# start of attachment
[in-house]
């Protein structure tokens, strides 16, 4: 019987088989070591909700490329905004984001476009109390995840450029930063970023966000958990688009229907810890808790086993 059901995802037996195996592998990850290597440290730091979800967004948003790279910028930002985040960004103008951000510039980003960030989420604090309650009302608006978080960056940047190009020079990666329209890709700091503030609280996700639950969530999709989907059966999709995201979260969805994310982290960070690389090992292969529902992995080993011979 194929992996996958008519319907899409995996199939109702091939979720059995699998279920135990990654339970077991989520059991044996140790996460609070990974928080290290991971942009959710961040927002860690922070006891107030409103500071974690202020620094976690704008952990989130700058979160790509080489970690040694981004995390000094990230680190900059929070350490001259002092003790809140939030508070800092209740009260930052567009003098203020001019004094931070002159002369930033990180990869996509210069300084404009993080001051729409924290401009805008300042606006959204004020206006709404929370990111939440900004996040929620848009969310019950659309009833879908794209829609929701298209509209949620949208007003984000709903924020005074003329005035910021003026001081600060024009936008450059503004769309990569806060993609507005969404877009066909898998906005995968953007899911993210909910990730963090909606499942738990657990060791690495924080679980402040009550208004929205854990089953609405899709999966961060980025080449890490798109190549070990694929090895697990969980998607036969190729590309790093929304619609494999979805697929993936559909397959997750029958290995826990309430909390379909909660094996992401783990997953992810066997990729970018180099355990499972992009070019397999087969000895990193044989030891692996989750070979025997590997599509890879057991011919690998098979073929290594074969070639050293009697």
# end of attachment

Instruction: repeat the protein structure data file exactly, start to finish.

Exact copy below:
[in-house]
């Protein structure tokens, strides 16, 4: 019987088989070591909700490329905004984001476009109390995840450029930063970023966000958990688009229907810890808790086993 059901995802037996195996592998990850290597440290730091979800967004948003790279910028930002985040960004103008951000510039980003960030989420604090309650009302608006978080960056940047190009020079990666329209890709700091503030609280996700639950969530999709989907059966999709995201979260969805994310982290960070690389090992292969529902992995080993011979 194929992996996958008519319907899409995996199939109702091939979720059995699998279920135990990654339970077991989520059991044996140790996460609070990974928080290290991971942009959710961040927002860690922070006891107030409103500071974690202020620094976690704008952990989130700058979160790509080489970690040694981004995390000094990230680190900059929070350490001259002092003790809140939030508070800092209740009260930052567009003098203020001019004094931070002159002369930033990180990869996509210069300084404009993080001051729409924290401009805008300042606006959204004020206006709404929370990111939440900004996040929620848009969310019950659309009833879908794209829609929701298209509209949620949208007003984000709903924020005074003329005035910021003026001081600060024009936008450059503004769309990569806060993609507005969404877009066909898998906005995968953007899911993210909910990730963090909606499942738990657990060791690495924080679980402040009550208004929205854990089953609405899709999966961060980025080449890490798109190549070990694929090895697990969980998607036969190729590309790093929304619609494999979805697929993936559909397959997750029958290995826990309430909390379909909660094996992401783990997953992810066997990729970018180099355990499972992009070019397999087969000895990193044989030891692996989750070979025997590997599509890879057991011919690998098979073929290594074969070639050293009697």